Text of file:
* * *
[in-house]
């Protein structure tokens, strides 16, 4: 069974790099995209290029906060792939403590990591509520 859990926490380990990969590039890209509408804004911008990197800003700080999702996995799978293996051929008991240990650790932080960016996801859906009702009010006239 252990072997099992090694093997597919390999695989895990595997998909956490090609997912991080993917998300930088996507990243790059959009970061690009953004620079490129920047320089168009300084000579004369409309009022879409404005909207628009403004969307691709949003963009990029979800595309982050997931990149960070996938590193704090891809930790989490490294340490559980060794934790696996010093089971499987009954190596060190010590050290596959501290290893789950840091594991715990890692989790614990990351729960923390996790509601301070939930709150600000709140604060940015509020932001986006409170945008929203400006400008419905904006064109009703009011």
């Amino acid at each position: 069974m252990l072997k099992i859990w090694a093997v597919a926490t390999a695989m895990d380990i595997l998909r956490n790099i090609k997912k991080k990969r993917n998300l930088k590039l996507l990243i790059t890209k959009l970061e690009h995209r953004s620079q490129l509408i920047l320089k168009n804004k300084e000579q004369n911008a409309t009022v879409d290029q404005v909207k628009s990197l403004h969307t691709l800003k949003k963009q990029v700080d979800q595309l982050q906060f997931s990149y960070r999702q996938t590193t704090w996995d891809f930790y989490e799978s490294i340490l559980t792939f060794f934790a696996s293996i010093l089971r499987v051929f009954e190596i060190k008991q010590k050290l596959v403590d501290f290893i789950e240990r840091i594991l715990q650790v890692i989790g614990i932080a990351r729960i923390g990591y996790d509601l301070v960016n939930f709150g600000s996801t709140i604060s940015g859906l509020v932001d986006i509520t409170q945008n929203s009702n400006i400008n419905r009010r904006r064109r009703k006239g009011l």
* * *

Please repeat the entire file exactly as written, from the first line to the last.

[in-house]
């Protein structure tokens, strides 16, 4: 069974790099995209290029906060792939403590990591509520 859990926490380990990969590039890209509408804004911008990197800003700080999702996995799978293996051929008991240990650790932080960016996801859906009702009010006239 252990072997099992090694093997597919390999695989895990595997998909956490090609997912991080993917998300930088996507990243790059959009970061690009953004620079490129920047320089168009300084000579004369409309009022879409404005909207628009403004969307691709949003963009990029979800595309982050997931990149960070996938590193704090891809930790989490490294340490559980060794934790696996010093089971499987009954190596060190010590050290596959501290290893789950840091594991715990890692989790614990990351729960923390996790509601301070939930709150600000709140604060940015509020932001986006409170945008929203400006400008419905904006064109009703009011």
């Amino acid at each position: 069974m252990l072997k099992i859990w090694a093997v597919a926490t390999a695989m895990d380990i595997l998909r956490n790099i090609k997912k991080k990969r993917n998300l930088k590039l996507l990243i790059t890209k959009l970061e690009h995209r953004s620079q490129l509408i920047l320089k168009n804004k300084e000579q004369n911008a409309t009022v879409d290029q404005v909207k628009s990197l403004h969307t691709l800003k949003k963009q990029v700080d979800q595309l982050q906060f997931s990149y960070r999702q996938t590193t704090w996995d891809f930790y989490e799978s490294i340490l559980t792939f060794f934790a696996s293996i010093l089971r499987v051929f009954e190596i060190k008991q010590k050290l596959v403590d501290f290893i789950e240990r840091i594991l715990q650790v890692i989790g614990i932080a990351r729960i923390g990591y996790d509601l301070v960016n939930f709150g600000s996801t709140i604060s940015g859906l509020v932001d986006i509520t409170q945008n929203s009702n400006i400008n419905r009010r904006r064109r009703k006239g009011l």